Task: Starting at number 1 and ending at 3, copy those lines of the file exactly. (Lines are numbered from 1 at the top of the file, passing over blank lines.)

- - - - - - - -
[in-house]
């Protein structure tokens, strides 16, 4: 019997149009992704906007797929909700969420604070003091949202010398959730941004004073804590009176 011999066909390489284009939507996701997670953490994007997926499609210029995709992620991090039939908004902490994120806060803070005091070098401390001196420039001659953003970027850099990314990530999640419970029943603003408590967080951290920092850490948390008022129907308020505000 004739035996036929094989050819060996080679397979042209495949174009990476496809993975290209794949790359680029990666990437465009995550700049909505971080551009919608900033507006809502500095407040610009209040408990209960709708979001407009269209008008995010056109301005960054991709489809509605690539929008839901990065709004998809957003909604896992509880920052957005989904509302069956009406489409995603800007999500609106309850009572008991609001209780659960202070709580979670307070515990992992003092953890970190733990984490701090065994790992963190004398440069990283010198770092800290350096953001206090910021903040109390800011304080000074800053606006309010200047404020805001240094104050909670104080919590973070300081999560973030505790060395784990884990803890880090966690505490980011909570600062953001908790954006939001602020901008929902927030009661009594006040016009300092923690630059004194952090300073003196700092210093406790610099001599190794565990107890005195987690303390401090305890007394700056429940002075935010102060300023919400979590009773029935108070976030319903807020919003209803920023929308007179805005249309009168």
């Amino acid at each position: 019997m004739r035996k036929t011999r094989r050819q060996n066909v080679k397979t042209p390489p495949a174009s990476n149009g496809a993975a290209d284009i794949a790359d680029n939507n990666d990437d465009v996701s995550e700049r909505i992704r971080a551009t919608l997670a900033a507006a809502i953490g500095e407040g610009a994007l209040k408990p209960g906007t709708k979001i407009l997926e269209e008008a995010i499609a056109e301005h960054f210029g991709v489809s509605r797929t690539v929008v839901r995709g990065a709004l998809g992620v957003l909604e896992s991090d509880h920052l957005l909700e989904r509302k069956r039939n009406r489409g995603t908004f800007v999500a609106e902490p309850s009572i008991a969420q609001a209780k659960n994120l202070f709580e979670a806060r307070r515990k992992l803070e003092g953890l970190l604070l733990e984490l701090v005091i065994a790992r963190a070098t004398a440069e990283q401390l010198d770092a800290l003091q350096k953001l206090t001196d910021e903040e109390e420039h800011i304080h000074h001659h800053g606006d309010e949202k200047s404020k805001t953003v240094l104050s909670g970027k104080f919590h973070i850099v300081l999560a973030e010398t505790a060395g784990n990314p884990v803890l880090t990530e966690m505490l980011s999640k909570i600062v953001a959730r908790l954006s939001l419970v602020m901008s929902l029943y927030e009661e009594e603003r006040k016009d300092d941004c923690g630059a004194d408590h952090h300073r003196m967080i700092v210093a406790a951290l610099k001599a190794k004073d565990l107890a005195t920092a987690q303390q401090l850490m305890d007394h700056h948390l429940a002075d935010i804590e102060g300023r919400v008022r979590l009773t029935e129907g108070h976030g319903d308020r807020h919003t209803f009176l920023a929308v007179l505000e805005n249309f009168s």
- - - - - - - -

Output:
[in-house]
């Protein structure tokens, strides 16, 4: 019997149009992704906007797929909700969420604070003091949202010398959730941004004073804590009176 011999066909390489284009939507996701997670953490994007997926499609210029995709992620991090039939908004902490994120806060803070005091070098401390001196420039001659953003970027850099990314990530999640419970029943603003408590967080951290920092850490948390008022129907308020505000 004739035996036929094989050819060996080679397979042209495949174009990476496809993975290209794949790359680029990666990437465009995550700049909505971080551009919608900033507006809502500095407040610009209040408990209960709708979001407009269209008008995010056109301005960054991709489809509605690539929008839901990065709004998809957003909604896992509880920052957005989904509302069956009406489409995603800007999500609106309850009572008991609001209780659960202070709580979670307070515990992992003092953890970190733990984490701090065994790992963190004398440069990283010198770092800290350096953001206090910021903040109390800011304080000074800053606006309010200047404020805001240094104050909670104080919590973070300081999560973030505790060395784990884990803890880090966690505490980011909570600062953001908790954006939001602020901008929902927030009661009594006040016009300092923690630059004194952090300073003196700092210093406790610099001599190794565990107890005195987690303390401090305890007394700056429940002075935010102060300023919400979590009773029935108070976030319903807020919003209803920023929308007179805005249309009168």
């Amino acid at each position: 019997m004739r035996k036929t011999r094989r050819q060996n066909v080679k397979t042209p390489p495949a174009s990476n149009g496809a993975a290209d284009i794949a790359d680029n939507n990666d990437d465009v996701s995550e700049r909505i992704r971080a551009t919608l997670a900033a507006a809502i953490g500095e407040g610009a994007l209040k408990p209960g906007t709708k979001i407009l997926e269209e008008a995010i499609a056109e301005h960054f210029g991709v489809s509605r797929t690539v929008v839901r995709g990065a709004l998809g992620v957003l909604e896992s991090d509880h920052l957005l909700e989904r509302k069956r039939n009406r489409g995603t908004f800007v999500a609106e902490p309850s009572i008991a969420q609001a209780k659960n994120l202070f709580e979670a806060r307070r515990k992992l803070e003092g953890l970190l604070l733990e984490l701090v005091i065994a790992r963190a070098t004398a440069e990283q401390l010198d770092a800290l003091q350096k953001l206090t001196d910021e903040e109390e420039h800011i304080h000074h001659h800053g606006d309010e949202k200047s404020k805001t953003v240094l104050s909670g970027k104080f919590h973070i850099v300081l999560a973030e010398t505790a060395g784990n990314p884990v803890l880090t990530e966690m505490l980011s999640k909570i600062v953001a959730r908790l954006s939001l419970v602020m901008s929902l029943y927030e009661e009594e603003r006040k016009d300092d941004c923690g630059a004194d408590h952090h300073r003196m967080i700092v210093a406790a951290l610099k001599a190794k004073d565990l107890a005195t920092a987690q303390q401090l850490m305890d007394h700056h948390l429940a002075d935010i804590e102060g300023r919400v008022r979590l009773t029935e129907g108070h976030g319903d308020r807020h919003t209803f009176l920023a929308v007179l505000e805005n249309f009168s």